Miller House, 101 West Irvine Street, Richmond, Kentucky
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|Madison County, Kentucky|
Mid-nineteenth century decorative elements such as a central cross-gable and bargeboard have been added to the front of the brick house, and bays have been altered, yet Federal features are still evident in the back. The sides of the structure are laid in an English bond pattern, which is unusual in Madison County. Brick stretchers now outline two paired windows on the second story of the front façade. Below each window are large double doors with transoms surrounded by large enframements.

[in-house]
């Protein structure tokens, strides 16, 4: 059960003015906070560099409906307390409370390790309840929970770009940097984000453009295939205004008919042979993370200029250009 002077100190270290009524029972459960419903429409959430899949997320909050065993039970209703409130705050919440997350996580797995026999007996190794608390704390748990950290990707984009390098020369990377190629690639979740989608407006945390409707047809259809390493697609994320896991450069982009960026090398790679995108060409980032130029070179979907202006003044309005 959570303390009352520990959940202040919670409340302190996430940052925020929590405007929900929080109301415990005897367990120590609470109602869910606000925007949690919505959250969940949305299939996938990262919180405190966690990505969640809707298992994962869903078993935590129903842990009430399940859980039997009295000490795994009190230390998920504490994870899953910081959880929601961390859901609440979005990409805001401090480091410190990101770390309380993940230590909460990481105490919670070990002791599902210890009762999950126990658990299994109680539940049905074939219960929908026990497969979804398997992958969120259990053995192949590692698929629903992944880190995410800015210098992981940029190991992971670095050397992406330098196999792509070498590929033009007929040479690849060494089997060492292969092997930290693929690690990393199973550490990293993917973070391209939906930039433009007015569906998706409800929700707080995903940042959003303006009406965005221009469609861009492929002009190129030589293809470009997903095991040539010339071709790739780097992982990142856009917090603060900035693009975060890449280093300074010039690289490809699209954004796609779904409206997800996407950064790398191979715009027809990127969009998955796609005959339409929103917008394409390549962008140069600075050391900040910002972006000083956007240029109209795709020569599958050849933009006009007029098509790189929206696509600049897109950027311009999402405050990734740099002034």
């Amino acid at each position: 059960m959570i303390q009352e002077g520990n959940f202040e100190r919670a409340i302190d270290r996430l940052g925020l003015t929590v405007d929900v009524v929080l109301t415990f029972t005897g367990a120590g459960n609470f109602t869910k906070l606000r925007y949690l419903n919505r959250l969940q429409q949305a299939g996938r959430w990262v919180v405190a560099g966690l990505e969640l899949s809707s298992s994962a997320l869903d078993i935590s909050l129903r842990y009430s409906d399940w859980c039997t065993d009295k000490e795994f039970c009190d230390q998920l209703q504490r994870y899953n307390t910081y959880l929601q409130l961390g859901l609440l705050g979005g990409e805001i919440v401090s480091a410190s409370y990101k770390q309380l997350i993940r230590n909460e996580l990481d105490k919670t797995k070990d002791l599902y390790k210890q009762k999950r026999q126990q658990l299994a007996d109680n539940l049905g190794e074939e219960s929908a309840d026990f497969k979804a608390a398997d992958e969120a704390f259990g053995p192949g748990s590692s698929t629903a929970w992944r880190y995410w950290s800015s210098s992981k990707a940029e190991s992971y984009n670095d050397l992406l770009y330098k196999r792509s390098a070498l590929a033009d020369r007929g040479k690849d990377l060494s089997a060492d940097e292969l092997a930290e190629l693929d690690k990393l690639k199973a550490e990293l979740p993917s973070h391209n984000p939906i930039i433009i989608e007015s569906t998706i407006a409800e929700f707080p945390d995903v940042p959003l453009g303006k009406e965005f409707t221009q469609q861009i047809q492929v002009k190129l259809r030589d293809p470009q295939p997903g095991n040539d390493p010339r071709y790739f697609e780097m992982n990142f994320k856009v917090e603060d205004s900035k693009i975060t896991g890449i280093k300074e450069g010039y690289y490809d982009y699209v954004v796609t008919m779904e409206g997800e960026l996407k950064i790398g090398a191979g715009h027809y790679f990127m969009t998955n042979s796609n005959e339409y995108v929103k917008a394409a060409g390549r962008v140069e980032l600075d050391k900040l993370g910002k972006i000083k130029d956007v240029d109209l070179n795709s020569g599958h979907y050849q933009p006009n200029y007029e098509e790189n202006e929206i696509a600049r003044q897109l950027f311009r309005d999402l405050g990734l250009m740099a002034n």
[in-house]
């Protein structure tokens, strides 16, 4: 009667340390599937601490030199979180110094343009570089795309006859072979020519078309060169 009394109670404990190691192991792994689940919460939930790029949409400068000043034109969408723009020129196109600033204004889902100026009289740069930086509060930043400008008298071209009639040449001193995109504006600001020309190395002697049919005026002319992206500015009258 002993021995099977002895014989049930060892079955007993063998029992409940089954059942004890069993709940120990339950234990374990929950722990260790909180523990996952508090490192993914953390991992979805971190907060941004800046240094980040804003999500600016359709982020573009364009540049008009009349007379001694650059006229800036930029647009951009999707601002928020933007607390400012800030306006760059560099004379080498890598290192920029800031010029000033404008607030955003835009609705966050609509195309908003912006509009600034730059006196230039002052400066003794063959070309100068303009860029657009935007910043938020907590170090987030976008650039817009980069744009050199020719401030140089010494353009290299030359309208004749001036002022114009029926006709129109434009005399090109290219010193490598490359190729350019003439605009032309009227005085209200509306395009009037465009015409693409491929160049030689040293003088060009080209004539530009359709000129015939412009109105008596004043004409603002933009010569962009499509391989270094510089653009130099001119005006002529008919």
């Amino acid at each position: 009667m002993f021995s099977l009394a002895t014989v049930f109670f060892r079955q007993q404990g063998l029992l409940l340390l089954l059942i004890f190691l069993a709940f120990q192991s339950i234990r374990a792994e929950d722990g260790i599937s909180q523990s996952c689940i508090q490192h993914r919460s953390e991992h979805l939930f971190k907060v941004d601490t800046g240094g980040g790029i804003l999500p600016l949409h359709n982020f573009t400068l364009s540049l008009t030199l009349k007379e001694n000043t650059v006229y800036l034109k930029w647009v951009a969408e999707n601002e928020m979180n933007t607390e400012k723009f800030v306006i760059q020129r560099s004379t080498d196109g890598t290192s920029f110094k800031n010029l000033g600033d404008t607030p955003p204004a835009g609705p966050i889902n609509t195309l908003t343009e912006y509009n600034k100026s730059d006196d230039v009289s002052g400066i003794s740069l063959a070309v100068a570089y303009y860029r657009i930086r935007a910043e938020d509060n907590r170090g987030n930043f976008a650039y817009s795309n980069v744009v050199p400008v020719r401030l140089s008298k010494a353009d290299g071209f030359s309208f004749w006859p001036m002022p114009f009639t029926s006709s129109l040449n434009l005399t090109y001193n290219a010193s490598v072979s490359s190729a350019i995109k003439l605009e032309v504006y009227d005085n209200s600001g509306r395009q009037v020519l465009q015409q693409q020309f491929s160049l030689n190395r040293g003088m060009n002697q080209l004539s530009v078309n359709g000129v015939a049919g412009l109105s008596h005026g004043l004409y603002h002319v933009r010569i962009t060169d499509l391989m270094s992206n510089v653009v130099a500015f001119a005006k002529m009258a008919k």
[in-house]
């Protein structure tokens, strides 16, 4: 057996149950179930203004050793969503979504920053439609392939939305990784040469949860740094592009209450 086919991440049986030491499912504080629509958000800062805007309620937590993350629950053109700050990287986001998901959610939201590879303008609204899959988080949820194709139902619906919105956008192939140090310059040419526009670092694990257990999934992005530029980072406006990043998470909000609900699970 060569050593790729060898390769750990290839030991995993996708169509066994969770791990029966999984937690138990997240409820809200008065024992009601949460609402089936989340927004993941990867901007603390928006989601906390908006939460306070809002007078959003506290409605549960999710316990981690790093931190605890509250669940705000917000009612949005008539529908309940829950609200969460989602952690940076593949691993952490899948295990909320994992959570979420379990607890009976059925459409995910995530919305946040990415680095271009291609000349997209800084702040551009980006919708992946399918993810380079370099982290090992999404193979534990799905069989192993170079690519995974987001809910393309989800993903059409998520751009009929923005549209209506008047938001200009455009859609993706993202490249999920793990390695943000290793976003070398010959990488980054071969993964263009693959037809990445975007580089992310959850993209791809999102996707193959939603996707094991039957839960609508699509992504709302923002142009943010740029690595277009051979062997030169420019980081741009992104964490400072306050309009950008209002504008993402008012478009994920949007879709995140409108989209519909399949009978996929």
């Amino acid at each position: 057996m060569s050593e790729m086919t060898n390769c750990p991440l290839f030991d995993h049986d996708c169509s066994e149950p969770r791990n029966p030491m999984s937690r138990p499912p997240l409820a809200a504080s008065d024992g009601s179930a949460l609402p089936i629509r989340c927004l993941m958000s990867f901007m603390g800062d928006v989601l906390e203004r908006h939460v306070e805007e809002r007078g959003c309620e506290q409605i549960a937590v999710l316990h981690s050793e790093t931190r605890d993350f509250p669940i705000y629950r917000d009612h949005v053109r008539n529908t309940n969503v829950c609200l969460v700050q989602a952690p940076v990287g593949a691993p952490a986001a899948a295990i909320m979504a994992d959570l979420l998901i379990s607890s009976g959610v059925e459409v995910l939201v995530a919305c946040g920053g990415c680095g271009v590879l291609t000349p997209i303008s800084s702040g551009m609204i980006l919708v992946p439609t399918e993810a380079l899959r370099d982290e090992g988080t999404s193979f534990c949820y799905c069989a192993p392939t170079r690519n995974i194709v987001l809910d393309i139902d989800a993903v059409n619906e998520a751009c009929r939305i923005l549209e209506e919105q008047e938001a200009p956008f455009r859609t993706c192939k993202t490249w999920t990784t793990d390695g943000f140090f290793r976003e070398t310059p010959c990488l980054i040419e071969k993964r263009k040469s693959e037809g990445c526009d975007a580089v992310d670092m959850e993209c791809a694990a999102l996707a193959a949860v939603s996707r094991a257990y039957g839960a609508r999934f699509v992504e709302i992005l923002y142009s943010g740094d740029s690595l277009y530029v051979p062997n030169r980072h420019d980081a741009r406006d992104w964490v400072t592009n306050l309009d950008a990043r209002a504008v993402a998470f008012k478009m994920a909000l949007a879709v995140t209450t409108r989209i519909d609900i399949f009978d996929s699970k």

The Miller House has served many functions since it was built for William Miller (1776-1841), son of Col. John Miller (1750-1808), the farmer whose land became Richmond. (See MA-130, 135, and MASW-11) The structure has been used as City Hall, the Richmond Police Station, and the Chamber of Commerce offices. The building is presently the Madison County Natural and Cultural Museum and the office of the Richmond-Madison County Industrial Development Corporation. It is the only surviving early-nineteenth century residence on the courthouse square but is similar to other buildings in material, scale, and distance from the street.